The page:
“It is a matter of being more attentive to the genuineness of the good, the beautiful and the true that is accomplished, than to the name and provenance of those who do it.”
Rather than judging others, the pope said, “we must examine ourselves, and ‘cut’ without compromise everything that can scandalize the weaker people in the faith.”
Francis concluded, saying the Virgin Mary, “model of docile reception of the surprises of God, helps us to recognize the signs of the presence of the Lord in our midst, discovering him wherever he manifests himself, even in the most unthinkable and unusual situations.”
“May she teach us to love our community without jealousy and closures, always open to the vast horizon of the action of the Holy Spirit.”
In a memorable speech from Robert Bolt’s famous play A Man for All Seasons, Sir Thomas More argues with his son-in-law, Will Roper, about the need for law, even for the most hardened of criminals. To […]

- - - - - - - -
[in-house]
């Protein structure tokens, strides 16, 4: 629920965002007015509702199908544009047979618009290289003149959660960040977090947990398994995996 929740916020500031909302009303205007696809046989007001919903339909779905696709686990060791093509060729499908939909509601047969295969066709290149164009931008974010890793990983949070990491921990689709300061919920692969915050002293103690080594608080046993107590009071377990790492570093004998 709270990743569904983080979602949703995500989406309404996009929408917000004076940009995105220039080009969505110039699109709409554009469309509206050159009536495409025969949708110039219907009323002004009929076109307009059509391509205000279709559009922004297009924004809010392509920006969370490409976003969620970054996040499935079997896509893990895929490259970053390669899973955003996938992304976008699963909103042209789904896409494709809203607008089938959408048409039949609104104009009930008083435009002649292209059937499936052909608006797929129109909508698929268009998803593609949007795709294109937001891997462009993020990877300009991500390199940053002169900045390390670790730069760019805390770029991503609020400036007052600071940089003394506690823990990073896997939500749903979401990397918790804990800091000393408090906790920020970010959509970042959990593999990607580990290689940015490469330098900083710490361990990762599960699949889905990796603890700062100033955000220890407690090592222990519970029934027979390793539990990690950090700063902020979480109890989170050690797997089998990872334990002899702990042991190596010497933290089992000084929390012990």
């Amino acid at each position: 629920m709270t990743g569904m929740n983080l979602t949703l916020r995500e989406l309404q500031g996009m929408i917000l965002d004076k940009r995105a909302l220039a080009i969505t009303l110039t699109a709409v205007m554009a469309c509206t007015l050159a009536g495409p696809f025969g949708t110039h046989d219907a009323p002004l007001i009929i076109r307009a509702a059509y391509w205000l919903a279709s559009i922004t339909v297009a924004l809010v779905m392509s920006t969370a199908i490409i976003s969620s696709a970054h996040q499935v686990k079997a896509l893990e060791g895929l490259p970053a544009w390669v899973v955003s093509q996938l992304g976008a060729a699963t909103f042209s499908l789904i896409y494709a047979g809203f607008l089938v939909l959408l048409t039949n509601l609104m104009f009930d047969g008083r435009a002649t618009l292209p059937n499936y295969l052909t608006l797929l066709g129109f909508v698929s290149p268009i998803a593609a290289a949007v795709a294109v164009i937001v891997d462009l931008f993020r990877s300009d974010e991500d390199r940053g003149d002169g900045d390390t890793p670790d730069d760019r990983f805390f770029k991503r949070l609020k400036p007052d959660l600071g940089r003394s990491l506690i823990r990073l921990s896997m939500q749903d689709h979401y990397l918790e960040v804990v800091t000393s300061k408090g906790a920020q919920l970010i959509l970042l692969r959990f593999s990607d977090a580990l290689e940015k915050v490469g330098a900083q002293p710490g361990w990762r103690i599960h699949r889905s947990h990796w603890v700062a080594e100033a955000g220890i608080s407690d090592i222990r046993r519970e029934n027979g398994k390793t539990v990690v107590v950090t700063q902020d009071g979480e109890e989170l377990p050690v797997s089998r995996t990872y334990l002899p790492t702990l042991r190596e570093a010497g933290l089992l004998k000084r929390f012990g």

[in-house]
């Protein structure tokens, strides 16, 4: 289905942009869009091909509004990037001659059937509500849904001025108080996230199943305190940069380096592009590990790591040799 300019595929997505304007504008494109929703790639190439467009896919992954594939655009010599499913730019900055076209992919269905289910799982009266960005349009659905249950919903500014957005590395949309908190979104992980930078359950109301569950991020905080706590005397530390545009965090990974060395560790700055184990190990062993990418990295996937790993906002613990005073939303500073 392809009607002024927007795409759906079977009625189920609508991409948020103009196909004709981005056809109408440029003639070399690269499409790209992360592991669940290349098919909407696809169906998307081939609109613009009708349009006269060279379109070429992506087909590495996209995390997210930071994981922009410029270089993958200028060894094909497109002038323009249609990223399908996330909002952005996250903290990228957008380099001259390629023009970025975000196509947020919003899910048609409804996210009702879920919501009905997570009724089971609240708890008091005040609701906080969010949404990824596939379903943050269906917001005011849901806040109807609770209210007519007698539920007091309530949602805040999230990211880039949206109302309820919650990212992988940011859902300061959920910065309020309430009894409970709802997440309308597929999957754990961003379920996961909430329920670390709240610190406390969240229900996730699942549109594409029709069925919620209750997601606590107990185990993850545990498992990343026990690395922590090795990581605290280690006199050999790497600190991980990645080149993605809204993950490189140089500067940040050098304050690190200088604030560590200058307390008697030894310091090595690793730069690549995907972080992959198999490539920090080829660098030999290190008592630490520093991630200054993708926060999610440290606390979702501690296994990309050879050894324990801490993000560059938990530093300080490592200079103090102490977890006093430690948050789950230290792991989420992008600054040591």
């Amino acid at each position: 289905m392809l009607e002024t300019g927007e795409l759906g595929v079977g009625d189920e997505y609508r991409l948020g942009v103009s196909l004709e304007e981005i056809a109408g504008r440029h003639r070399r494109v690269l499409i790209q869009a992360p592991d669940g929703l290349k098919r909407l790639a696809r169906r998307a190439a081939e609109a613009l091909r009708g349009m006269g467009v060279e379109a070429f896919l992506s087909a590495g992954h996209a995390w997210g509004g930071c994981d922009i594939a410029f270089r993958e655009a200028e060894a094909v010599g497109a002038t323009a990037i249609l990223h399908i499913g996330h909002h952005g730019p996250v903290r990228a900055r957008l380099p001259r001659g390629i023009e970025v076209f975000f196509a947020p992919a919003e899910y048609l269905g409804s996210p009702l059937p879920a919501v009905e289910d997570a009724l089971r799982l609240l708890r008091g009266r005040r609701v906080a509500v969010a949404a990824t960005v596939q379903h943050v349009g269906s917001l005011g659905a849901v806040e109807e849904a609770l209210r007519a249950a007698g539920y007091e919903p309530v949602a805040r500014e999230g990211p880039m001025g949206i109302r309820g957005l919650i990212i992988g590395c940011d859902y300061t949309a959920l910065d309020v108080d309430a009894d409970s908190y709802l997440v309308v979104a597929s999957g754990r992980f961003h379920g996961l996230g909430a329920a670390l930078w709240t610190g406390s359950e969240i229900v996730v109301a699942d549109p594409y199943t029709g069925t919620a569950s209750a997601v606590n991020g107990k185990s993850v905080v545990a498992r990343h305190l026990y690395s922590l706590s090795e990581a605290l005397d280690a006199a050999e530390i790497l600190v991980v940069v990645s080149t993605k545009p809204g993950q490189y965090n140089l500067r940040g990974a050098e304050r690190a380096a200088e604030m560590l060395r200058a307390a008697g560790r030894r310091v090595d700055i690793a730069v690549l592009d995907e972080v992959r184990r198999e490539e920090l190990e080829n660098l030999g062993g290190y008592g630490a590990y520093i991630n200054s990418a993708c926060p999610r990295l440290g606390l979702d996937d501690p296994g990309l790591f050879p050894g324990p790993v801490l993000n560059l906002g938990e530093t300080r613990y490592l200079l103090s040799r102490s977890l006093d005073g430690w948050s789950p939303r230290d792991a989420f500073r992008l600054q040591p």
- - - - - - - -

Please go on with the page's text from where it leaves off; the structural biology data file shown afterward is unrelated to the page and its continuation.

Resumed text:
New Delhi, India, Sep 29, 2018 / 03:01 pm (CNA/EWTN News).- A study from the University of Essex has found a link between the global price of gold and the survival rate for Indian baby girls. Monthly increases in the price of gold between 1972-2005, the study argues, led to girls being more likely to be aborted, die in the first month of life, or suffer from stunted growth.
The study also concluded that dowries are a major contributing factor to India’s gender imbalance. Sex-selective abortion, though illegal since 2015, has been widely practiced since the 1980s, and nationwide men outnumber women by nearly 37 million. There are also an estimated 21 million “unwanted” girls who have been born in the country.
“Our contribution is to provide what we believe is the first clear evidence of causal effects of dowry costs on son preferring behaviours,” said Sonia Bhalotra, a professor of economics and the author of the study.
Dowries are a transfer of parental property upon marriage of a daughter, a practice still widely found in India, Bangladesh, Pakistan, and Sri Lanka, despite being illegal in India since 1961.
“While the original dowry payments acted as a pre-mortem bequest to daughters that afforded them post-marital financial protection, property rights over dowry are now often appropriated by the groom or his parents rather than retained by the bride,” the study states.